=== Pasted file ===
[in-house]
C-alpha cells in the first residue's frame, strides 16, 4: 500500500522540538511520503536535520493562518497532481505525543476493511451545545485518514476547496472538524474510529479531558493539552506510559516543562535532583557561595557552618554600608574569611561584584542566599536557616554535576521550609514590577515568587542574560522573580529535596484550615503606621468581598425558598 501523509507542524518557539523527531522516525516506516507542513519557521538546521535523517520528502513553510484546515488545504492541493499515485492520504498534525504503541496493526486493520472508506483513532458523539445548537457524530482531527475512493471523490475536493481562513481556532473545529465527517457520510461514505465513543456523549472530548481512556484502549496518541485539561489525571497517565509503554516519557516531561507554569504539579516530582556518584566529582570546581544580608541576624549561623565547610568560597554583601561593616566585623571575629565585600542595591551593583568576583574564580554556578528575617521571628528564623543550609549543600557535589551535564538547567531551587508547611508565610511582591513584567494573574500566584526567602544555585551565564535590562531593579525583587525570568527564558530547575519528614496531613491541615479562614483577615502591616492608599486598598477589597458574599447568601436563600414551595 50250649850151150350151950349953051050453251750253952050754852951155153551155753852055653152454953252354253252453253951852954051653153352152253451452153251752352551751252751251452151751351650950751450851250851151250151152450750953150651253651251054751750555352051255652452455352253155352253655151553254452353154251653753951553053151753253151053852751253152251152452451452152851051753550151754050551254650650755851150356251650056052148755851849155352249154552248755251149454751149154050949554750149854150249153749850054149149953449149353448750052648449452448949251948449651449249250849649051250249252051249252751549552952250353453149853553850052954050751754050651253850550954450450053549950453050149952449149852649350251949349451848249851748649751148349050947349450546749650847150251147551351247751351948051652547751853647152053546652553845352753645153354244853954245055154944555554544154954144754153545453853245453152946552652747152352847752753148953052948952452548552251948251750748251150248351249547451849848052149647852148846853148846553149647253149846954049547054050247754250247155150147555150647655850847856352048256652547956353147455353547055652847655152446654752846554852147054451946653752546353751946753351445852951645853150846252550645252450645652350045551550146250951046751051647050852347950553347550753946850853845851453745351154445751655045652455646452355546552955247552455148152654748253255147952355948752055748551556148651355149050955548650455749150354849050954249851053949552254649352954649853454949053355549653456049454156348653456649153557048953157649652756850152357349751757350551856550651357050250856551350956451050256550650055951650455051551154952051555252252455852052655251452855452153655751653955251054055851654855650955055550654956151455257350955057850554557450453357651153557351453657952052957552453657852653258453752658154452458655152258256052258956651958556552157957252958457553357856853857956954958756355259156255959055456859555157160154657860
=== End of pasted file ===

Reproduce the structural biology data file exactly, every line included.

[in-house]
C-alpha cells in the first residue's frame, strides 16, 4: 500500500522540538511520503536535520493562518497532481505525543476493511451545545485518514476547496472538524474510529479531558493539552506510559516543562535532583557561595557552618554600608574569611561584584542566599536557616554535576521550609514590577515568587542574560522573580529535596484550615503606621468581598425558598 501523509507542524518557539523527531522516525516506516507542513519557521538546521535523517520528502513553510484546515488545504492541493499515485492520504498534525504503541496493526486493520472508506483513532458523539445548537457524530482531527475512493471523490475536493481562513481556532473545529465527517457520510461514505465513543456523549472530548481512556484502549496518541485539561489525571497517565509503554516519557516531561507554569504539579516530582556518584566529582570546581544580608541576624549561623565547610568560597554583601561593616566585623571575629565585600542595591551593583568576583574564580554556578528575617521571628528564623543550609549543600557535589551535564538547567531551587508547611508565610511582591513584567494573574500566584526567602544555585551565564535590562531593579525583587525570568527564558530547575519528614496531613491541615479562614483577615502591616492608599486598598477589597458574599447568601436563600414551595 50250649850151150350151950349953051050453251750253952050754852951155153551155753852055653152454953252354253252453253951852954051653153352152253451452153251752352551751252751251452151751351650950751450851250851151250151152450750953150651253651251054751750555352051255652452455352253155352253655151553254452353154251653753951553053151753253151053852751253152251152452451452152851051753550151754050551254650650755851150356251650056052148755851849155352249154552248755251149454751149154050949554750149854150249153749850054149149953449149353448750052648449452448949251948449651449249250849649051250249252051249252751549552952250353453149853553850052954050751754050651253850550954450450053549950453050149952449149852649350251949349451848249851748649751148349050947349450546749650847150251147551351247751351948051652547751853647152053546652553845352753645153354244853954245055154944555554544154954144754153545453853245453152946552652747152352847752753148953052948952452548552251948251750748251150248351249547451849848052149647852148846853148846553149647253149846954049547054050247754250247155150147555150647655850847856352048256652547956353147455353547055652847655152446654752846554852147054451946653752546353751946753351445852951645853150846252550645252450645652350045551550146250951046751051647050852347950553347550753946850853845851453745351154445751655045652455646452355546552955247552455148152654748253255147952355948752055748551556148651355149050955548650455749150354849050954249851053949552254649352954649853454949053355549653456049454156348653456649153557048953157649652756850152357349751757350551856550651357050250856551350956451050256550650055951650455051551154952051555252252455852052655251452855452153655751653955251054055851654855650955055550654956151455257350955057850554557450453357651153557351453657952052957552453657852653258453752658154452458655152258256052258956651958556552157957252958457553357856853857956954958756355259156255959055456859555157160154657860